Give it a few hours to dry, then carefully remove the ship from the base.  If you got too much glue on the ship and wait too long to remove it, part of the sculpted water may come up from the base.  Just add a bit of glue under the part that came loose and hold the water in place as you remove the ship.

Once it has dried thoroughly, I'll paint it.  I'll show how that goes in my next post.

What have I been up to?

The answer is, not much of anything. Various things have kept me from the painting table, and so I haven't had much of anything to say here. But now I've made some progress on some projects, so here we go again.

Here I have a test paint of a Dwarven ironclad for Uncharted Seas, which Ed got me interested in recently. Behind it are the other two cruisers from the Dwarf starter set, waiting for drybrushing and detail work. Once they're clearcoated I plan to use dot filters on the metal armor panels to make them subtly different. I expect it to work, but we'll see. I have some destroyers and a battleship (the rest of the starter box) to follow these, and an Imperial starter box to paint up as well. I want to make sculpted water bases for the ships, which will be a new thing for me.

Next up are Rebel Minis' Earth Force Marines, done up in a desert/scrubland scheme. The four sticks in front are done, the fifth stick needs a wash, and the heavy weapons and sniper teams in back are just basecoated. This is about half the pack, I have eight more sticks that aren't in the picture. Four (including the ones pictured) are basecoated, two just need washes, so I should be done with these pretty soon.

I finally figured out how I will base my 6mm Seven Years War figures: 20mm x 25mm bases from Litko, with figures based three ranks deep on a stand. I plan to use these with the Batailles de l'Ancien Régime rules, to see how the table looks with something closer to a 1:1 figure scale. This will actually come out to 1:4, at 1:1 a battalion would be unmanageably big in 6mm, stretching four feet across the table. Doesn't someone make 2mm 7 Years War figures? :)

One regiment; I've got notes around here somewhere saying who these guys are supposed to be, but I don't remember off the top of my head, other than Prussian. I'll find them again when I don't need them, or the painting notes that are with it. Each of these stands will count as three figures in BAR, and casualty rings or markers of some sort will mark stands with partial casualties.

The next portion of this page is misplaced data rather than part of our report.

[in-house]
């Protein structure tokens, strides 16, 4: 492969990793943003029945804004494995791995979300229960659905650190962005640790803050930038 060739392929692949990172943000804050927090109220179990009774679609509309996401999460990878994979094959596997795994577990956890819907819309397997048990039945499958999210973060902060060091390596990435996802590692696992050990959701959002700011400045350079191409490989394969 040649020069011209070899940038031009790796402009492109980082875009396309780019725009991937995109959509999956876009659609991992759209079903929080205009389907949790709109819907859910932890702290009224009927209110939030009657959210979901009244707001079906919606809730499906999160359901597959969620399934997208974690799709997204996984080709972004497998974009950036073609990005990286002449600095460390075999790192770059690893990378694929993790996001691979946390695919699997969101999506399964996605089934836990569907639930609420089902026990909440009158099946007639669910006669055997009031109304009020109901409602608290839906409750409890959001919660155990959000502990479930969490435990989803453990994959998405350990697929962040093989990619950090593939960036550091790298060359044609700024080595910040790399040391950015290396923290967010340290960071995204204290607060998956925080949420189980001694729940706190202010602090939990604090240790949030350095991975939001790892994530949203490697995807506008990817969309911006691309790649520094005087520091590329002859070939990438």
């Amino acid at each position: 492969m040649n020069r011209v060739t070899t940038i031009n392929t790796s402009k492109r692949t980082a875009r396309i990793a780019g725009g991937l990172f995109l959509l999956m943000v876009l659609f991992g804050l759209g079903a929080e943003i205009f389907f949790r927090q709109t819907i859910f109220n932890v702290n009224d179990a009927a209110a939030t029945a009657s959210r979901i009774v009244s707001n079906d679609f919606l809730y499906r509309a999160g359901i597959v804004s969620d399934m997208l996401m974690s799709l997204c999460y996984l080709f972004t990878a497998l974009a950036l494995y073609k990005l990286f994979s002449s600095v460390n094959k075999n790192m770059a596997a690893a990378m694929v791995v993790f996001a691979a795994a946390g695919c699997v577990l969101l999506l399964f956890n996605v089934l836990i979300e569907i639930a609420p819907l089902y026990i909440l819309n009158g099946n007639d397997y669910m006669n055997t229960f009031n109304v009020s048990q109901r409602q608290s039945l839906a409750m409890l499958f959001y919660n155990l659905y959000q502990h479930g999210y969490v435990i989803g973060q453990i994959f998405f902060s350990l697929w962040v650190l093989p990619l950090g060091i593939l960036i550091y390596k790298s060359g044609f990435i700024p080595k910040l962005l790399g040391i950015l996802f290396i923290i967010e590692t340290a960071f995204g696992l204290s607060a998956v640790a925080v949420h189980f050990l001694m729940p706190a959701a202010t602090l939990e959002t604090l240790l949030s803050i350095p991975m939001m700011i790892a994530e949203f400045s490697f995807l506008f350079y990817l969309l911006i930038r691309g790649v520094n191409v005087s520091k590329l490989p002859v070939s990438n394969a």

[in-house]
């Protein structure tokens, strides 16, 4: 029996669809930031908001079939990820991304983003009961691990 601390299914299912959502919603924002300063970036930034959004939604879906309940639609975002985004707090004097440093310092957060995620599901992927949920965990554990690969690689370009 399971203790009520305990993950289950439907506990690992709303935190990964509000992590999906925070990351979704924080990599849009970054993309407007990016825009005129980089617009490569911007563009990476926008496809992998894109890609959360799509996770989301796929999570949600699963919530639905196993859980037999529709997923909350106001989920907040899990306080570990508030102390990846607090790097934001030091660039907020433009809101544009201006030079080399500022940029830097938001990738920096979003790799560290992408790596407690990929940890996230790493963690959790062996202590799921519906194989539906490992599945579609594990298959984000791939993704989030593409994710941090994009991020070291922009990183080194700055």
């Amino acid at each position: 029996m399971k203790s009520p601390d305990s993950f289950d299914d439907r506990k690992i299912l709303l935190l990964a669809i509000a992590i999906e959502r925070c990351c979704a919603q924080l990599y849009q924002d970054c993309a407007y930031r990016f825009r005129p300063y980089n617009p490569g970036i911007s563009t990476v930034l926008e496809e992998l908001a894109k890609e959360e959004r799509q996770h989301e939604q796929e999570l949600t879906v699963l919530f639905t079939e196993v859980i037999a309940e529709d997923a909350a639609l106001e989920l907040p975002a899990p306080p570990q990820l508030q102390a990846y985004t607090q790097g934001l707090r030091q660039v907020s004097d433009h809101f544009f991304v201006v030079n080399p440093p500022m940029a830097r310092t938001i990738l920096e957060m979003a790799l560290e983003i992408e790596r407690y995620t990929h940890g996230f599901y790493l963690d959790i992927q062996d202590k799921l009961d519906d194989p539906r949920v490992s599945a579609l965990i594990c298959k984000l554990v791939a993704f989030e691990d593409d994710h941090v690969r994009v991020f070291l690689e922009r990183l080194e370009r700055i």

The unit's flagbearer and drummer, or at least one of them. There's one more stand on loan to Jay, who wanted to paint up the French figures I bought along with these. All of these figures are by Baccus 6mm.

A cavalry squadron of 12 stands, each stand counting as a single cavalry figure in BAR. I'm not entirely happy with the horses, the greys and bays may get pulled out and repainted. Basing was simple: I glued the figures to the Litko base, then glued down sand to smooth the bases up to the strips. I painted it all with brown ink, then glued on a mix of Woodland Scenics earth blend and green blend flock. I'll stick some static grass on soon, and hit it all with a thin layer of pva glue to lock the flock down.

The cavalry banner, still awaiting paint. I'll probably find an appropriate banner image somewhere and print it on label paper rather than trying to paint anything that small by hand. Or maybe I'll print it on decal film and basecoat the banner white. I'm not sure yet.

Artillery and crews in progress. I'll base each gun and crew as a single unit, I may have to go up to a 25mm square base to fit them all in place.

So that's where I'm at. I've got some plans for the future, and Jim and I are scheming on a Bayou Wars game that may require me to break out my Hirst Arts block molds in addition to painting up some more figures that have been waiting on the sidelines. And the Martians should see some more time on the workbench soon as well.